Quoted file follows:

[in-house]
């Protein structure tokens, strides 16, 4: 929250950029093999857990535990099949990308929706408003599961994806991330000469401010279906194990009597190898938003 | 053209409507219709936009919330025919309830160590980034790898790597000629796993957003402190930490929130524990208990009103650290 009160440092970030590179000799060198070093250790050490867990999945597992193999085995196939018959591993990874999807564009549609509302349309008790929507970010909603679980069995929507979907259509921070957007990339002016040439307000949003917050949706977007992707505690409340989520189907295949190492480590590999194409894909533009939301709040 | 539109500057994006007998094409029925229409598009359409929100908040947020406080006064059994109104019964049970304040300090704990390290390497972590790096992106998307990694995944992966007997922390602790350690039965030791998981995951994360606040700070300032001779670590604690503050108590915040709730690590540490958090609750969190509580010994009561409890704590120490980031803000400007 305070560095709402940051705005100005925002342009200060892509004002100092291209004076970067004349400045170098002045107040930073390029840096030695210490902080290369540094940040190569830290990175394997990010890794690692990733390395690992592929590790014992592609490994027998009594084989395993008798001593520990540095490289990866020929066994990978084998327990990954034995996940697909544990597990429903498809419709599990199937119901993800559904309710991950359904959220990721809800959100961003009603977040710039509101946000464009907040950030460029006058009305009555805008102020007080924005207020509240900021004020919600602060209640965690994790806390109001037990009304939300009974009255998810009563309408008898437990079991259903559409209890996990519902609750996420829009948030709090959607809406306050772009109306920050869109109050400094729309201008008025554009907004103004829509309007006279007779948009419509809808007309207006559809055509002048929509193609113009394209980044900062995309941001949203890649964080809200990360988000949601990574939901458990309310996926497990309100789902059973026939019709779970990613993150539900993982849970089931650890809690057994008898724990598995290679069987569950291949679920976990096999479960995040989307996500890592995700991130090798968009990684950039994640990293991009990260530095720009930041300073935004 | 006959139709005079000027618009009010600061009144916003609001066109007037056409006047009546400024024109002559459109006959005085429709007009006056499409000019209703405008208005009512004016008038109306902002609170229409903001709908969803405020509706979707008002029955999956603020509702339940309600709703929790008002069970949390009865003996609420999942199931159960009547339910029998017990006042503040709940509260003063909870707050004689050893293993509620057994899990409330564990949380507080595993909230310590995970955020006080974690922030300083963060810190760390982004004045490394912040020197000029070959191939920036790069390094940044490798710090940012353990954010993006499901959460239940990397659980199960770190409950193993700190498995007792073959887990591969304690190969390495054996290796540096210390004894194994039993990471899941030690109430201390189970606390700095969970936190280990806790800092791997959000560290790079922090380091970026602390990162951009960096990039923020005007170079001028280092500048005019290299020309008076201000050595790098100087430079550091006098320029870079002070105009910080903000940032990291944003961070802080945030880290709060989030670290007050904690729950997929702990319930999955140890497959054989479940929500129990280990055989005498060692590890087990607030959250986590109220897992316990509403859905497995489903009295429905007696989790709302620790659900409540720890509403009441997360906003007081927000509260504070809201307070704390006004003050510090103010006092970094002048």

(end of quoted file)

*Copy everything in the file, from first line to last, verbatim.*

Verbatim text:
[in-house]
């Protein structure tokens, strides 16, 4: 929250950029093999857990535990099949990308929706408003599961994806991330000469401010279906194990009597190898938003 | 053209409507219709936009919330025919309830160590980034790898790597000629796993957003402190930490929130524990208990009103650290 009160440092970030590179000799060198070093250790050490867990999945597992193999085995196939018959591993990874999807564009549609509302349309008790929507970010909603679980069995929507979907259509921070957007990339002016040439307000949003917050949706977007992707505690409340989520189907295949190492480590590999194409894909533009939301709040 | 539109500057994006007998094409029925229409598009359409929100908040947020406080006064059994109104019964049970304040300090704990390290390497972590790096992106998307990694995944992966007997922390602790350690039965030791998981995951994360606040700070300032001779670590604690503050108590915040709730690590540490958090609750969190509580010994009561409890704590120490980031803000400007 305070560095709402940051705005100005925002342009200060892509004002100092291209004076970067004349400045170098002045107040930073390029840096030695210490902080290369540094940040190569830290990175394997990010890794690692990733390395690992592929590790014992592609490994027998009594084989395993008798001593520990540095490289990866020929066994990978084998327990990954034995996940697909544990597990429903498809419709599990199937119901993800559904309710991950359904959220990721809800959100961003009603977040710039509101946000464009907040950030460029006058009305009555805008102020007080924005207020509240900021004020919600602060209640965690994790806390109001037990009304939300009974009255998810009563309408008898437990079991259903559409209890996990519902609750996420829009948030709090959607809406306050772009109306920050869109109050400094729309201008008025554009907004103004829509309007006279007779948009419509809808007309207006559809055509002048929509193609113009394209980044900062995309941001949203890649964080809200990360988000949601990574939901458990309310996926497990309100789902059973026939019709779970990613993150539900993982849970089931650890809690057994008898724990598995290679069987569950291949679920976990096999479960995040989307996500890592995700991130090798968009990684950039994640990293991009990260530095720009930041300073935004 | 006959139709005079000027618009009010600061009144916003609001066109007037056409006047009546400024024109002559459109006959005085429709007009006056499409000019209703405008208005009512004016008038109306902002609170229409903001709908969803405020509706979707008002029955999956603020509702339940309600709703929790008002069970949390009865003996609420999942199931159960009547339910029998017990006042503040709940509260003063909870707050004689050893293993509620057994899990409330564990949380507080595993909230310590995970955020006080974690922030300083963060810190760390982004004045490394912040020197000029070959191939920036790069390094940044490798710090940012353990954010993006499901959460239940990397659980199960770190409950193993700190498995007792073959887990591969304690190969390495054996290796540096210390004894194994039993990471899941030690109430201390189970606390700095969970936190280990806790800092791997959000560290790079922090380091970026602390990162951009960096990039923020005007170079001028280092500048005019290299020309008076201000050595790098100087430079550091006098320029870079002070105009910080903000940032990291944003961070802080945030880290709060989030670290007050904690729950997929702990319930999955140890497959054989479940929500129990280990055989005498060692590890087990607030959250986590109220897992316990509403859905497995489903009295429905007696989790709302620790659900409540720890509403009441997360906003007081927000509260504070809201307070704390006004003050510090103010006092970094002048």